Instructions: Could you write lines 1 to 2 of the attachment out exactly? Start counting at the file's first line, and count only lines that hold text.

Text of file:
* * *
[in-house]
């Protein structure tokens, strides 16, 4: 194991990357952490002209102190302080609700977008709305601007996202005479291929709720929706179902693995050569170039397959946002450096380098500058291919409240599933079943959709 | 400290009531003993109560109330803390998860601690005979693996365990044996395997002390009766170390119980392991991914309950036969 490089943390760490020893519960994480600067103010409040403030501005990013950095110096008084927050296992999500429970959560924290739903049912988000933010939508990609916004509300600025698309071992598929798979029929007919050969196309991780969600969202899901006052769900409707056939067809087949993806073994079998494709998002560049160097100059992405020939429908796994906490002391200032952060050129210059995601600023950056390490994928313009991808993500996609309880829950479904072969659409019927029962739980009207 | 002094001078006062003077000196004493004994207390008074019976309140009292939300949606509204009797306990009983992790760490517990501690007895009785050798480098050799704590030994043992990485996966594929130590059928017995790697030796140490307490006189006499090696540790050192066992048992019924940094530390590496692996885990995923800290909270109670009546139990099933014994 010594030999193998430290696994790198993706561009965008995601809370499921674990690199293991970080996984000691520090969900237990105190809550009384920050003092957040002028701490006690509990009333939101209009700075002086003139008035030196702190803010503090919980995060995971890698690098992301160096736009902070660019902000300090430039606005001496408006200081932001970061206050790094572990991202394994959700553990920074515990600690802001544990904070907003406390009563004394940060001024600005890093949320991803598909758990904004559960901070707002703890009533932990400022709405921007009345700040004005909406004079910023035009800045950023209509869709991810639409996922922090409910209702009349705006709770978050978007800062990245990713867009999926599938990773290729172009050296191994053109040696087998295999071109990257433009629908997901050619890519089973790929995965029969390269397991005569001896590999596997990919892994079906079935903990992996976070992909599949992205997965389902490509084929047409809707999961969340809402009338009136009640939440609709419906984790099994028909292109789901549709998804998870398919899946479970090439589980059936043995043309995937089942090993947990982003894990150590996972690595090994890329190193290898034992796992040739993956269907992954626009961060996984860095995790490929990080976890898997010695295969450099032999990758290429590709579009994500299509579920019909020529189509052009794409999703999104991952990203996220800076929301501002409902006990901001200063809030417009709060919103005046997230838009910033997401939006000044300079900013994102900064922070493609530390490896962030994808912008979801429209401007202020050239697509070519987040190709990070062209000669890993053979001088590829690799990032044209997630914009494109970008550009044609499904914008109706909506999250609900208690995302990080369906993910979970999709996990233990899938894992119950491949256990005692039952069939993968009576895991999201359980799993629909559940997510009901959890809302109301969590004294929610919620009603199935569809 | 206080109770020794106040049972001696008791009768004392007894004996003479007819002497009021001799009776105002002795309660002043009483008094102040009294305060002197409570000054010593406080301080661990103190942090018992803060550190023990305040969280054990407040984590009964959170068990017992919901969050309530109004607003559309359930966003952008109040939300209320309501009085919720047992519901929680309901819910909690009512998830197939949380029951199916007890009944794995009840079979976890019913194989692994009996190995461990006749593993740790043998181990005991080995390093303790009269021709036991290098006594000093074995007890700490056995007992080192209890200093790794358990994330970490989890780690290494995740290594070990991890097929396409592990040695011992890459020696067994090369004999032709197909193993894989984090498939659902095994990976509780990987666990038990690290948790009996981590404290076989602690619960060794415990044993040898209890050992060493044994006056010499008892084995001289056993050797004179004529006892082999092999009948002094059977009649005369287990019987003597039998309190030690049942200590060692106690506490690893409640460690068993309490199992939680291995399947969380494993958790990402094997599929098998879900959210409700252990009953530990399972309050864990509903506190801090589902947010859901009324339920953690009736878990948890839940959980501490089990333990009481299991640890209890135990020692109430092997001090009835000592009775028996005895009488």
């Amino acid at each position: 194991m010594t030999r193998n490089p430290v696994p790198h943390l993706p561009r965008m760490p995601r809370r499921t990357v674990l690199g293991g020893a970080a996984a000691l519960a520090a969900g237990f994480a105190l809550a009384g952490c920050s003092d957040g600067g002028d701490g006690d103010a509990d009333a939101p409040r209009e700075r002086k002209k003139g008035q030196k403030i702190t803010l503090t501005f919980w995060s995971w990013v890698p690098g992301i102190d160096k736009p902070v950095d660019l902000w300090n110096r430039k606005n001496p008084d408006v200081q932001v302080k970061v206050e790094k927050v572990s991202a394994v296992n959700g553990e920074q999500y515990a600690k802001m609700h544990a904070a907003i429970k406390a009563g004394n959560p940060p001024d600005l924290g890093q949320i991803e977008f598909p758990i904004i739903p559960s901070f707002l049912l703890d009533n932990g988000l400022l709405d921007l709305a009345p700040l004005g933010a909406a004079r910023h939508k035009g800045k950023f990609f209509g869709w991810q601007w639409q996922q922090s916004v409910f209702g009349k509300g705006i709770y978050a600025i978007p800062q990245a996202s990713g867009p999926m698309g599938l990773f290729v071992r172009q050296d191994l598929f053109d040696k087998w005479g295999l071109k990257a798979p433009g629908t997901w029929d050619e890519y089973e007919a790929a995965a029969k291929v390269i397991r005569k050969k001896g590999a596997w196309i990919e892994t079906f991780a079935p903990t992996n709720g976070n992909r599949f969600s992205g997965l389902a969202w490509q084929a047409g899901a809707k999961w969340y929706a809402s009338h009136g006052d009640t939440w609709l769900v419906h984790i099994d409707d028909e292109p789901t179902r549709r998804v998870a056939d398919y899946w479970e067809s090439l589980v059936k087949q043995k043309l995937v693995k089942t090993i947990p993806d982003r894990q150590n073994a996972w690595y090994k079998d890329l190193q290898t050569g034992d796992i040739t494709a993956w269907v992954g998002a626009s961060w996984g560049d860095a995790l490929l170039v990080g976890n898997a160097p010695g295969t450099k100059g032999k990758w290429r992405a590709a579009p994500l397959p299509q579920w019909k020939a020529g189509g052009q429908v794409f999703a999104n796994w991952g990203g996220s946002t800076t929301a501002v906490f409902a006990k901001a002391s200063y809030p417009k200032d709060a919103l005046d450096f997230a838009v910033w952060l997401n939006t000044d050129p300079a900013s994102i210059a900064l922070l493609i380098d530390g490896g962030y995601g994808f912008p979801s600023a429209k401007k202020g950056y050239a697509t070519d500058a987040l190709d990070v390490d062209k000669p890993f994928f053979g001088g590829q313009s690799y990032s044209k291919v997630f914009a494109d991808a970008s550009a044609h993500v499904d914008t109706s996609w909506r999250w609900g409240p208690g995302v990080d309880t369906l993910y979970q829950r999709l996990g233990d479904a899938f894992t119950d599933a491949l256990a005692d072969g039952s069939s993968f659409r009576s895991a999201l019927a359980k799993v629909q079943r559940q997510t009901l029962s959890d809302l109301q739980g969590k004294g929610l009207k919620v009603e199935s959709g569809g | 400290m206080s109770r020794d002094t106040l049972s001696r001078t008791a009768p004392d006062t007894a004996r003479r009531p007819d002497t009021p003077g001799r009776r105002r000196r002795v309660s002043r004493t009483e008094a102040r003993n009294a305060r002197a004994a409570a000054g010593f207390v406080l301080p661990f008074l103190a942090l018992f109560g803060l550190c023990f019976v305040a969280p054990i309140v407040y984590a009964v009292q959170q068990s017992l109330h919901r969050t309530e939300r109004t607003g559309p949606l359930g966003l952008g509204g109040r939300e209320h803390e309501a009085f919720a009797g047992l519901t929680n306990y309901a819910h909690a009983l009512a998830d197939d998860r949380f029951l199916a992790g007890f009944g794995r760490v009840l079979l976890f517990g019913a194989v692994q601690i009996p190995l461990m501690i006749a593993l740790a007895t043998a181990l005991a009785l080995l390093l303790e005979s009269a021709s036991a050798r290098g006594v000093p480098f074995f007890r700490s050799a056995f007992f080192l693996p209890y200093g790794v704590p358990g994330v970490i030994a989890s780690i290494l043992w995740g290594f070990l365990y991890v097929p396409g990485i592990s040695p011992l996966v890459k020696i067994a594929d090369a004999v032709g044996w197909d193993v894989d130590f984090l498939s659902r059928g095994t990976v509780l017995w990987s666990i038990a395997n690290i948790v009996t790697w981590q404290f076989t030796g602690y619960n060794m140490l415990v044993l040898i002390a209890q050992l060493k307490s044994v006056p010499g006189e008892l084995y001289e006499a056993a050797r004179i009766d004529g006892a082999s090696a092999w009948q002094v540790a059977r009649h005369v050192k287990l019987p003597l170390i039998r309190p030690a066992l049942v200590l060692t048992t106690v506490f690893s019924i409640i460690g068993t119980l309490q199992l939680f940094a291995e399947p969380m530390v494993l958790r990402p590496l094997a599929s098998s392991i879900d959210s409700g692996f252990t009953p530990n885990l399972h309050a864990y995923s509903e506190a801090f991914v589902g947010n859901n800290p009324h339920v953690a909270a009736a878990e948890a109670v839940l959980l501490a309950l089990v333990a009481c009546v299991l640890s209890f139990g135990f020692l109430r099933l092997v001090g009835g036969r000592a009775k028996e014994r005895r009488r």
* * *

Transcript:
[in-house]
């Protein structure tokens, strides 16, 4: 194991990357952490002209102190302080609700977008709305601007996202005479291929709720929706179902693995050569170039397959946002450096380098500058291919409240599933079943959709 | 400290009531003993109560109330803390998860601690005979693996365990044996395997002390009766170390119980392991991914309950036969 490089943390760490020893519960994480600067103010409040403030501005990013950095110096008084927050296992999500429970959560924290739903049912988000933010939508990609916004509300600025698309071992598929798979029929007919050969196309991780969600969202899901006052769900409707056939067809087949993806073994079998494709998002560049160097100059992405020939429908796994906490002391200032952060050129210059995601600023950056390490994928313009991808993500996609309880829950479904072969659409019927029962739980009207 | 002094001078006062003077000196004493004994207390008074019976309140009292939300949606509204009797306990009983992790760490517990501690007895009785050798480098050799704590030994043992990485996966594929130590059928017995790697030796140490307490006189006499090696540790050192066992048992019924940094530390590496692996885990995923800290909270109670009546139990099933014994 010594030999193998430290696994790198993706561009965008995601809370499921674990690199293991970080996984000691520090969900237990105190809550009384920050003092957040002028701490006690509990009333939101209009700075002086003139008035030196702190803010503090919980995060995971890698690098992301160096736009902070660019902000300090430039606005001496408006200081932001970061206050790094572990991202394994959700553990920074515990600690802001544990904070907003406390009563004394940060001024600005890093949320991803598909758990904004559960901070707002703890009533932990400022709405921007009345700040004005909406004079910023035009800045950023209509869709991810639409996922922090409910209702009349705006709770978050978007800062990245990713867009999926599938990773290729172009050296191994053109040696087998295999071109990257433009629908997901050619890519089973790929995965029969390269397991005569001896590999596997990919892994079906079935903990992996976070992909599949992205997965389902490509084929047409809707999961969340809402009338009136009640939440609709419906984790099994028909292109789901549709998804998870398919899946479970090439589980059936043995043309995937089942090993947990982003894990150590996972690595090994890329190193290898034992796992040739993956269907992954626009961060996984860095995790490929990080976890898997010695295969450099032999990758290429590709579009994500299509579920019909020529189509052009794409999703999104991952990203996220800076929301501002409902006990901001200063809030417009709060919103005046997230838009910033997401939006000044300079900013994102900064922070493609530390490896962030994808912008979801429209401007202020050239697509070519987040190709990070062209000669890993053979001088590829690799990032044209997630914009494109970008550009044609499904914008109706909506999250609900208690995302990080369906993910979970999709996990233990899938894992119950491949256990005692039952069939993968009576895991999201359980799993629909559940997510009901959890809302109301969590004294929610919620009603199935569809 | 206080109770020794106040049972001696008791009768004392007894004996003479007819002497009021001799009776105002002795309660002043009483008094102040009294305060002197409570000054010593406080301080661990103190942090018992803060550190023990305040969280054990407040984590009964959170068990017992919901969050309530109004607003559309359930966003952008109040939300209320309501009085919720047992519901929680309901819910909690009512998830197939949380029951199916007890009944794995009840079979976890019913194989692994009996190995461990006749593993740790043998181990005991080995390093303790009269021709036991290098006594000093074995007890700490056995007992080192209890200093790794358990994330970490989890780690290494995740290594070990991890097929396409592990040695011992890459020696067994090369004999032709197909193993894989984090498939659902095994990976509780990987666990038990690290948790009996981590404290076989602690619960060794415990044993040898209890050992060493044994006056010499008892084995001289056993050797004179004529006892082999092999009948002094059977009649005369287990019987003597039998309190030690049942200590060692106690506490690893409640460690068993309490199992939680291995399947969380494993958790990402094997599929098998879900959210409700252990009953530990399972309050864990509903506190801090589902947010859901009324339920953690009736878990948890839940959980501490089990333990009481299991640890209890135990020692109430092997001090009835000592009775028996005895009488």